Featured Research

from universities, journals, and other organizations

Did the orientation of the continents hinder ancient settlement of the Americas?

Date:
September 21, 2011
Source:
Wiley-Blackwell
Summary:
In an intriguing original look at the history of the first Americans, a new study finds evidence that the north-south orientation of the American continents slowed the spread of populations and technology, compared to the east-west axis of Eurasia.

In an intriguing original look at the history of the first Americans, a new study finds evidence that the north-south orientation of the American continents slowed the spread of populations and technology, compared to the east-west axis of Eurasia.

Related Articles


The research, published in the American Journal of Physical Anthropology, is part of a special section which explores who the first Americans were and how they were able to settle in the last great unexplored habitat.

The research, by Sohini Ramachandran and Noah Rosenberg, from Brown University and Stanford University respectively, uses genetic information to explore the effects of continental axes and climates on human migration and adaptation across the Americas.

"It has been proposed that the east-west orientation of the Eurasian landmass aided the rapid spread of ancient technological innovations, while the north-south orientation of the Americas led to a slower diffusion of technology there," said Ramachandran. "Our research develops this idea, arguing that continental orientation influenced migration patterns and played an important role in determining the structure of human genetic variation and the distribution and spread of cultural traits."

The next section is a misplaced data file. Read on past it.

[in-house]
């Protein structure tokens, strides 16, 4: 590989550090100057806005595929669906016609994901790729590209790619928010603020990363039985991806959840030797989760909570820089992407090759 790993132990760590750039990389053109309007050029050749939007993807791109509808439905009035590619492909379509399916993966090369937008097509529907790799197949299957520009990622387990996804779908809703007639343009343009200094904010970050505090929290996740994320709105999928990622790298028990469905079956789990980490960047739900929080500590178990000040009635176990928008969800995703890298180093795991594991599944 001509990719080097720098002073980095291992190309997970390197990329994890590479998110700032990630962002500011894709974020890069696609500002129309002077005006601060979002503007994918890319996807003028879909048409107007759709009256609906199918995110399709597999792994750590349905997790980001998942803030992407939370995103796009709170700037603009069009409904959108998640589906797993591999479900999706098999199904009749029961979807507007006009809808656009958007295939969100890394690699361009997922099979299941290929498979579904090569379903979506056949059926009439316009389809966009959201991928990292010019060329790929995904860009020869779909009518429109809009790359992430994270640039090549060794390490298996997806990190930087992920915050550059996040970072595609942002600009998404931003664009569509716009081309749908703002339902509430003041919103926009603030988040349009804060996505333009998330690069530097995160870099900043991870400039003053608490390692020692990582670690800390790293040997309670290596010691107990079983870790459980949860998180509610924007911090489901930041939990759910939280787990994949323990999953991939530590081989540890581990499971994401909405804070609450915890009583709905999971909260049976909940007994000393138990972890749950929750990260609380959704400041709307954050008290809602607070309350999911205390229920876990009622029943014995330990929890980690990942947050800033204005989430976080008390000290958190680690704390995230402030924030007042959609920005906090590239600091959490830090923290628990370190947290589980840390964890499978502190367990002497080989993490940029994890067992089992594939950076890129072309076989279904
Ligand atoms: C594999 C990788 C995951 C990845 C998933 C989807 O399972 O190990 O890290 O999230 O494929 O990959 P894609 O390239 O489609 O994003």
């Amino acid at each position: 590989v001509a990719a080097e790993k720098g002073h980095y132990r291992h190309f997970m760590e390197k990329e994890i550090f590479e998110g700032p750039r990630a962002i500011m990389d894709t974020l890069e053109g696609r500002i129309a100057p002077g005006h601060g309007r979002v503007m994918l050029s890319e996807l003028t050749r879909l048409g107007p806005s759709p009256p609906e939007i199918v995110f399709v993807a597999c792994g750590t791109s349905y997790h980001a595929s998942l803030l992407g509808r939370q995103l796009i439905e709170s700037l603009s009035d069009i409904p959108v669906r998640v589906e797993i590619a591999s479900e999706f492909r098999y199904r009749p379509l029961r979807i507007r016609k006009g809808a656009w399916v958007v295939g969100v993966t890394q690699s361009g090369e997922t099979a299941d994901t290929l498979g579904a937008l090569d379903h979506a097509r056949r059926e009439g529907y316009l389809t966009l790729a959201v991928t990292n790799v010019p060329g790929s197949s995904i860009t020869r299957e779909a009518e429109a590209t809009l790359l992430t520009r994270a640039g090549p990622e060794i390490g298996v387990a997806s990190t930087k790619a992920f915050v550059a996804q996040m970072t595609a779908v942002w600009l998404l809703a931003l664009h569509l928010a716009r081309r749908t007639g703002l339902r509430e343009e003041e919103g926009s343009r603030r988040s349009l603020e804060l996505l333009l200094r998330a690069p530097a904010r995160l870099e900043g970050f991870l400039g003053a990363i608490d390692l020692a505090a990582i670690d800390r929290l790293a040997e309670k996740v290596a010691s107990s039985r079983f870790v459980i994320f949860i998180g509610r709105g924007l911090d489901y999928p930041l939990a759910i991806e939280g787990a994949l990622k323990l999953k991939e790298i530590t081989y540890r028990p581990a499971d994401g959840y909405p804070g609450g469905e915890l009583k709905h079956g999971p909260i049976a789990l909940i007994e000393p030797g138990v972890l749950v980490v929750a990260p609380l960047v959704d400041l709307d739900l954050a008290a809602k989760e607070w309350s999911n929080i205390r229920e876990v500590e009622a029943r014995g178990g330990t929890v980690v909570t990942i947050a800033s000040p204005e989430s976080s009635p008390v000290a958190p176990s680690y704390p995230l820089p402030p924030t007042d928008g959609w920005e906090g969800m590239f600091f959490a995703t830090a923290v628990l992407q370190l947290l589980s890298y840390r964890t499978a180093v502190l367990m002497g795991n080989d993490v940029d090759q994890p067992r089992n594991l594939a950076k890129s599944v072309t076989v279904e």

The research supports the idea that technological diffusion was accelerated across Eurasia because populations with the same latitude experience similar climates, making adaptation to new locations easier for domesticated animals, plants and consequently humans. Alternatively, migrating along lines of longitude involves adapting to new climates.

"The idea that technology was diffused along latitudinal lines was proposed by Jared Diamond in 1997, but if this is correct and the spread of technology was accompanied by human migrations it follows that a comparative study into genetic variation would reveal a signature of greater genetic differences between populations along lines of longitude in the Americas than that in Eurasia along lines of latitude," said Ramachandran.

To test this hypothesis the team analysed genetic variation data from 68 populations, 39 from Eurasia and 29 from Native Americans. The data were used to identify relationships between the genetic and geographic distances between populations on each continent.

The results confirmed that the increase in genetic distances along lines of longitude in the Americas occurs over shorter geographic distances than the increase in genetic distances in Eurasia along lines of latitude.

"For many years anthropologists have asked who the first Americans were and how they were able to settle in the last major habitat open to humans," said Jeff Long, guest editor of the special section. "These six papers use genetics to answer these questions, not only confirming the genetic signatures of historic relationships between Native Americans and Eastern Asia, but also providing evidence for prehistoric migration and adaptation of settlers to the new world."


Story Source:

The above story is based on materials provided by Wiley-Blackwell. Note: Materials may be edited for content and length.


Journal Reference:

  1. Sohini Ramachandran, Noah A. Rosenberg. A test of the influence of continental axes of orientation on patterns of human gene flow. American Journal of Physical Anthropology, 2011; DOI: 10.1002/ajpa.21533